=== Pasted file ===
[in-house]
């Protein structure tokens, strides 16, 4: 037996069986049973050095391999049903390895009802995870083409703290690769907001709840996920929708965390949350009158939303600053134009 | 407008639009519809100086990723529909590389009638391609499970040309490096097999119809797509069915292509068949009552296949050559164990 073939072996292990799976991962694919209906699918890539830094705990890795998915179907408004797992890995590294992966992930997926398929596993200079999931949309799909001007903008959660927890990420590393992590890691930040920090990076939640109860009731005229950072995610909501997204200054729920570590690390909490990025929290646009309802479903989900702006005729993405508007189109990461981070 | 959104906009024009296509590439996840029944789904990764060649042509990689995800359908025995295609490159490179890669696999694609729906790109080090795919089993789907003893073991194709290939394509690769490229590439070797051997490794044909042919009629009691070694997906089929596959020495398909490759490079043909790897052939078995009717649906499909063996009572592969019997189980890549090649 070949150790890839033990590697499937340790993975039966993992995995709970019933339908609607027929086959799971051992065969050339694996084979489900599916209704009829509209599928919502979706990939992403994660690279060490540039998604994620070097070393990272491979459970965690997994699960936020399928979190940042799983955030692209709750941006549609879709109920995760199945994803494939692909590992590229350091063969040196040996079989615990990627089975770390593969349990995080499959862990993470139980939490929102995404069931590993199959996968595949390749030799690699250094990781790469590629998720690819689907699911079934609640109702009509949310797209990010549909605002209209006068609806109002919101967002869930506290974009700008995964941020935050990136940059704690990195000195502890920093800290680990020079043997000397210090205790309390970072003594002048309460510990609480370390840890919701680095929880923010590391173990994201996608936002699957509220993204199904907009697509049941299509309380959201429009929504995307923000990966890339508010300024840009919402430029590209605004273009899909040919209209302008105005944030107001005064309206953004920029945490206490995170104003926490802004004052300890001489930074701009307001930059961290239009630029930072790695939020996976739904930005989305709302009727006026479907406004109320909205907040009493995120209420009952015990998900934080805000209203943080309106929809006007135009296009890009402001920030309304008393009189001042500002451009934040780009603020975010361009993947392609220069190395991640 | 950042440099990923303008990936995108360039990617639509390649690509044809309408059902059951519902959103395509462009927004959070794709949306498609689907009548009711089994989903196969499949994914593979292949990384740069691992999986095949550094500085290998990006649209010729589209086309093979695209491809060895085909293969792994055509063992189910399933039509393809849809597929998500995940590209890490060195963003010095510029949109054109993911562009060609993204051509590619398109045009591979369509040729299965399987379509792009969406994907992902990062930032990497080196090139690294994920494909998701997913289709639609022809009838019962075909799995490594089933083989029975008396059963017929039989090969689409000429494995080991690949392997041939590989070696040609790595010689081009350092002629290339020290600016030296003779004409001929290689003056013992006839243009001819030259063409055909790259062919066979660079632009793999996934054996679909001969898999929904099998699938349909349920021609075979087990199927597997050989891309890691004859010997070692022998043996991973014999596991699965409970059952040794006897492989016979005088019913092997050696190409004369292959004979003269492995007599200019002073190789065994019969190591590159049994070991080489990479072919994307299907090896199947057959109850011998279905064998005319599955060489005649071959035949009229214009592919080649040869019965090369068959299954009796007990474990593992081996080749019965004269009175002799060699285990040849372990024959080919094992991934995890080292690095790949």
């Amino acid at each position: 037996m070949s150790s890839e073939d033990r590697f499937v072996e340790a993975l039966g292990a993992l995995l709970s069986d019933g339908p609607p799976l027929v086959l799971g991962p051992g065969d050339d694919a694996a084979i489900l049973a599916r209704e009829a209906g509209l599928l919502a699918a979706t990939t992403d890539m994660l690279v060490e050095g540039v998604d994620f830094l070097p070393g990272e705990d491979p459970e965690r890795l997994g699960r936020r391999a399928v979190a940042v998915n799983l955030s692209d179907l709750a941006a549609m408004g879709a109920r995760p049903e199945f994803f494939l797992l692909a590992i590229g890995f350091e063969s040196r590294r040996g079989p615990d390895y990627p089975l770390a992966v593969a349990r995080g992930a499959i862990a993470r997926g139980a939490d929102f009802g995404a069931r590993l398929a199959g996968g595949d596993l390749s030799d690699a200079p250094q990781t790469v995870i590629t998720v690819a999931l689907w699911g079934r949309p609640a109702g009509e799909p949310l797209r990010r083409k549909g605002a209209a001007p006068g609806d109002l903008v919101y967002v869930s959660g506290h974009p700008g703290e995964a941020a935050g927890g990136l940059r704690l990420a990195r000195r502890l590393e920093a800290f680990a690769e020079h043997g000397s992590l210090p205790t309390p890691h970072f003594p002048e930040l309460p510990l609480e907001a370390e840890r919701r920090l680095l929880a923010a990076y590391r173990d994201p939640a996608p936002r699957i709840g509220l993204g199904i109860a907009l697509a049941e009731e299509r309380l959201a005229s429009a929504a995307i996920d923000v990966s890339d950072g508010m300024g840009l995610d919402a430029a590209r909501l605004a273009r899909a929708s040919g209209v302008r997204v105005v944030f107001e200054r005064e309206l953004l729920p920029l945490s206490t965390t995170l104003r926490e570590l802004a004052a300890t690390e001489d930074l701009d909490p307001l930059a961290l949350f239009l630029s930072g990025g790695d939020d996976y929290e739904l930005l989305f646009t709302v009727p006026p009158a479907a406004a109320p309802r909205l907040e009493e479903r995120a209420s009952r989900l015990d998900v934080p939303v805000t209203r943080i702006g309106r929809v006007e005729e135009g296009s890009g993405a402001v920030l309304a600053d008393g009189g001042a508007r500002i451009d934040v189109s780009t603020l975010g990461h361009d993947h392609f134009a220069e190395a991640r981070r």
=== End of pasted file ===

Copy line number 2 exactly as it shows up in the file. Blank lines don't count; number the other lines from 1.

């Protein structure tokens, strides 16, 4: 037996069986049973050095391999049903390895009802995870083409703290690769907001709840996920929708965390949350009158939303600053134009 | 407008639009519809100086990723529909590389009638391609499970040309490096097999119809797509069915292509068949009552296949050559164990 073939072996292990799976991962694919209906699918890539830094705990890795998915179907408004797992890995590294992966992930997926398929596993200079999931949309799909001007903008959660927890990420590393992590890691930040920090990076939640109860009731005229950072995610909501997204200054729920570590690390909490990025929290646009309802479903989900702006005729993405508007189109990461981070 | 959104906009024009296509590439996840029944789904990764060649042509990689995800359908025995295609490159490179890669696999694609729906790109080090795919089993789907003893073991194709290939394509690769490229590439070797051997490794044909042919009629009691070694997906089929596959020495398909490759490079043909790897052939078995009717649906499909063996009572592969019997189980890549090649 070949150790890839033990590697499937340790993975039966993992995995709970019933339908609607027929086959799971051992065969050339694996084979489900599916209704009829509209599928919502979706990939992403994660690279060490540039998604994620070097070393990272491979459970965690997994699960936020399928979190940042799983955030692209709750941006549609879709109920995760199945994803494939692909590992590229350091063969040196040996079989615990990627089975770390593969349990995080499959862990993470139980939490929102995404069931590993199959996968595949390749030799690699250094990781790469590629998720690819689907699911079934609640109702009509949310797209990010549909605002209209006068609806109002919101967002869930506290974009700008995964941020935050990136940059704690990195000195502890920093800290680990020079043997000397210090205790309390970072003594002048309460510990609480370390840890919701680095929880923010590391173990994201996608936002699957509220993204199904907009697509049941299509309380959201429009929504995307923000990966890339508010300024840009919402430029590209605004273009899909040919209209302008105005944030107001005064309206953004920029945490206490995170104003926490802004004052300890001489930074701009307001930059961290239009630029930072790695939020996976739904930005989305709302009727006026479907406004109320909205907040009493995120209420009952015990998900934080805000209203943080309106929809006007135009296009890009402001920030309304008393009189001042500002451009934040780009603020975010361009993947392609220069190395991640 | 950042440099990923303008990936995108360039990617639509390649690509044809309408059902059951519902959103395509462009927004959070794709949306498609689907009548009711089994989903196969499949994914593979292949990384740069691992999986095949550094500085290998990006649209010729589209086309093979695209491809060895085909293969792994055509063992189910399933039509393809849809597929998500995940590209890490060195963003010095510029949109054109993911562009060609993204051509590619398109045009591979369509040729299965399987379509792009969406994907992902990062930032990497080196090139690294994920494909998701997913289709639609022809009838019962075909799995490594089933083989029975008396059963017929039989090969689409000429494995080991690949392997041939590989070696040609790595010689081009350092002629290339020290600016030296003779004409001929290689003056013992006839243009001819030259063409055909790259062919066979660079632009793999996934054996679909001969898999929904099998699938349909349920021609075979087990199927597997050989891309890691004859010997070692022998043996991973014999596991699965409970059952040794006897492989016979005088019913092997050696190409004369292959004979003269492995007599200019002073190789065994019969190591590159049994070991080489990479072919994307299907090896199947057959109850011998279905064998005319599955060489005649071959035949009229214009592919080649040869019965090369068959299954009796007990474990593992081996080749019965004269009175002799060699285990040849372990024959080919094992991934995890080292690095790949």